Tuesday, September 25, 2012

How could I forget?

Coping Skills 101, Addendum

1.  Never underestimate the power of laughter.  Laughing when you're hurting is a brave and necessary thing.

Which is why I chose to find this particular exchange funny ...

Me, to TechnoGuy:  Maybe I should just turn to hard liquor.

TG, alarmed: Look.  We can afford therapy, OR we can afford alcoholism.  You're going to have to make a choice, and stick with it.

2. Inhale beauty.  That's it's own post.  Watch this blog :)

Saturday, September 22, 2012

How it is today

So there was a time, shortly after my Dad died, that I looked around the house, at the food and the flowers and the endless stream of relatives and friends coming to share a few minutes or hours with us, my brother a solid rock in the midst of it all, my mother and I hanging on with our fingernails, and I thought "Okay, look.  We're all being really good sports here.  We're trying hard to make it through each day, and for the most part, we are doing it, and we are doing it together.  So can this be over now?  Cause the path forward hurts.  So maybe let's agree we've done a good job of this dry run, and we'll wake up tomorrow and Dad will still be here."

That's how it is with the whole therapy thing.  I think I'm trying really hard to cope with some really difficult things that are coming up.  I think I'm doing a really good job of putting one foot in front of the other, and not giving in to despair.

So even though it's already 5:30 in the morning, and the night is nearly over, I'd like to go to bed now, and wake up tomorrow, and have it all disappear while I'm sleeping.

Is that so much to ask?

Wednesday, September 19, 2012

Coping Skills 101

So there's those times, we all have them, when we can't stop thinking about something. Maybe it's something horrifying you want to forget, maybe it's something you wish you could remember, that seems vital to remember, that stays just beyond your reach ...

A person can go crazy, trying to stop thinking. I'm learning some tools, so I thought I'd pass them on.  They're not earthshattering, and really, there aren't that many of them.

1. Music. Listen to the words.  Lose yourself in someone else's creativity. (this is what I consider a low-level distracting tool.  I can think about two things at once)

2.  Play a different tape.  If your brain is squirrel-braining a memory or an interaction that you badly want to be different - let it go.  Deliberately choose to think about something else.  I make lists.  "Three positive memories from junior high."  "Three countries you'd love to visit."  "Best holiday ever."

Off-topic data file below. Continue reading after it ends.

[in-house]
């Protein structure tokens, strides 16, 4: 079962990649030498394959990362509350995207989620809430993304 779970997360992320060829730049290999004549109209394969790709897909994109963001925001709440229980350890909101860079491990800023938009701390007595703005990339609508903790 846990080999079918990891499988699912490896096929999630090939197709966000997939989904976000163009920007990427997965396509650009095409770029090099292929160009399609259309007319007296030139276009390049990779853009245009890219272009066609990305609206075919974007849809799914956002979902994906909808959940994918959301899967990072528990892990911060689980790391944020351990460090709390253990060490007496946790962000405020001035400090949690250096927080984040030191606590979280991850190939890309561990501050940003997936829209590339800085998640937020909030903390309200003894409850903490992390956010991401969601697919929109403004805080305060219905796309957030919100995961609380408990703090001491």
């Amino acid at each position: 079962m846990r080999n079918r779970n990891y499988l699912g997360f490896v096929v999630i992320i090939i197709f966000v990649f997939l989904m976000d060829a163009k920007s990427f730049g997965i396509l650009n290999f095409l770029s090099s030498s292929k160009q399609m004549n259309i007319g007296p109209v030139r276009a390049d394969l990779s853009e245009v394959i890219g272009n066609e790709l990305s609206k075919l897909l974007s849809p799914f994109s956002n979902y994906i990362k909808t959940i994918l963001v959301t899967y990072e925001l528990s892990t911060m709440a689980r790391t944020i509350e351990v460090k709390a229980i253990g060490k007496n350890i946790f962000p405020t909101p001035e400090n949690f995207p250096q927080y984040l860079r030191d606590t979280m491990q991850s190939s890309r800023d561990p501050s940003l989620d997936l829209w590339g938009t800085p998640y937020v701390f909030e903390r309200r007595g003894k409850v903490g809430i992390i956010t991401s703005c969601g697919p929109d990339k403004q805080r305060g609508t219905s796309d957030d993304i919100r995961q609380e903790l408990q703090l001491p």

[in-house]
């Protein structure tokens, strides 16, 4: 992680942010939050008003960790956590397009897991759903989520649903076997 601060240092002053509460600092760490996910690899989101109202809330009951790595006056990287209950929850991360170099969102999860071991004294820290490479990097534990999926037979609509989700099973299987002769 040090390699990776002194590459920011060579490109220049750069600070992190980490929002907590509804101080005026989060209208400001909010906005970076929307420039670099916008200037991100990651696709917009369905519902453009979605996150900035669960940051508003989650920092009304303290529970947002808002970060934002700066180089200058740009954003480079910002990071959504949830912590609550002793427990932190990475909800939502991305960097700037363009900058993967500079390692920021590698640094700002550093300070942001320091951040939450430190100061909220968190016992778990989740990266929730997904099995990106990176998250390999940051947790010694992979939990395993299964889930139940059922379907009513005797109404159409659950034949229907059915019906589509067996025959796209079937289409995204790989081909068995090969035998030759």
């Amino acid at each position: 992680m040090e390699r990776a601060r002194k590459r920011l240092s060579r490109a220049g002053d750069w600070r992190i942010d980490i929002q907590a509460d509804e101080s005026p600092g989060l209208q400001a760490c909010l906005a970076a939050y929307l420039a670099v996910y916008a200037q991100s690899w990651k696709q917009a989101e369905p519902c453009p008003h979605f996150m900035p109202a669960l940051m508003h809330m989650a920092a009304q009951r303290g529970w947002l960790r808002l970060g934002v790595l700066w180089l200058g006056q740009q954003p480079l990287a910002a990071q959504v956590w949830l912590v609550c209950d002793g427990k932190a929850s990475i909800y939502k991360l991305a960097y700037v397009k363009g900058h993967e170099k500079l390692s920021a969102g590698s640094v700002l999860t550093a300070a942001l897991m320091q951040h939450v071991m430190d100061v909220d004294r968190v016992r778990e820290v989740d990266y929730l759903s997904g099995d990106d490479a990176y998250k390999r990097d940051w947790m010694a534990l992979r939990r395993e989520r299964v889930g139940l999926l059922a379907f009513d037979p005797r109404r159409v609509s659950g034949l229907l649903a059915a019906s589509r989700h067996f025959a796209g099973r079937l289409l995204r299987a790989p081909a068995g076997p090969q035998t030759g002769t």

Or I imagine myself telling someone how I met my husband, what our first date was like, how it felt the first time he held my hand.  (We both stopped talking.  For at least half an hour.  Just kept on walking, holding hands, nobody saying anything, as the world shifted on its axis.) (this is medium level distraction for me.  I have to work hard at staying with the new tape.)

3. Memorize stuff. (This is the hard-core distraction. Even my busy busy brain can't think about much else while I'm trying to remember something I've memorized. I've got this poem down, (which, by the way, was written for ME, which is lovely of John Piper, because we've never met), and then the words "Psalm 96" showed up in my head one day, so I'm memorizing that too.

And I'm going to start carrying Where the Sidewalk Ends with me, so I can memorize "Lester was given a magic wish/by the goblin who lived in the banyan tree" ...there's about 80 billion more lines, and then it ends with "In a world of apples and kisses and shoes/he wasted his wishes on wishing." I can reel off a lot of the short poems in that book, but it's time to assimilate the longer ones.

And that's the end of today's lesson.  As you were. 

ps all of these things work better for me if I'm walking at the same time.

Friday, September 14, 2012

Moment of light

"The pain and the longing, the joy and the moments of light
Are the rhythm and rhyme, the free verse of the poem of life"
(Michael Card)

I'm at Mom's.  We've just had a really hard conversation, one that we have been both trying to have and trying not to have all summer, but we've gotten through it now, and we're not sure what to do next, both of us with tears in our eyes ...and we become aware there is someone else in the room.

Ernie pushes his walker up beside me, fumbles in the basket.  "Give this to Jacquie, okay?" and he hands me a Dixie Cup of ice cream.  I look at him.

"God bless you," I tell him, this lovely man who has been bringing my bedridden mother wee gifts for weeks now - fudgsicles and yogurts and fresh flowers and plums, cradled in the knarled bowl of his hands.
"You are such a blessing to Mom, and to our family."

He shrugs, blushes.  "I just took her on as my friend," he says "And I like to make sure she gets treats every day."

We are smiling when he leaves.

Monday, September 03, 2012

Things that sound cranky but aren't.

I recommend you read this very short conversation over and over again, in different tones of voice.

We did it sort of serious for the first line, and then really laughing for the next two.

Me: Some days it's like - there's all these hours to get to before this day is finally over, and all that gets me is another whole set of hours to get through.

Him: Good, because the Beatitudes encourage us to borrow trouble from tomorrow, as today doesn't have enough of its own.*

Me:  Thank you for acknowledging my pain.

*(hint: no they don't)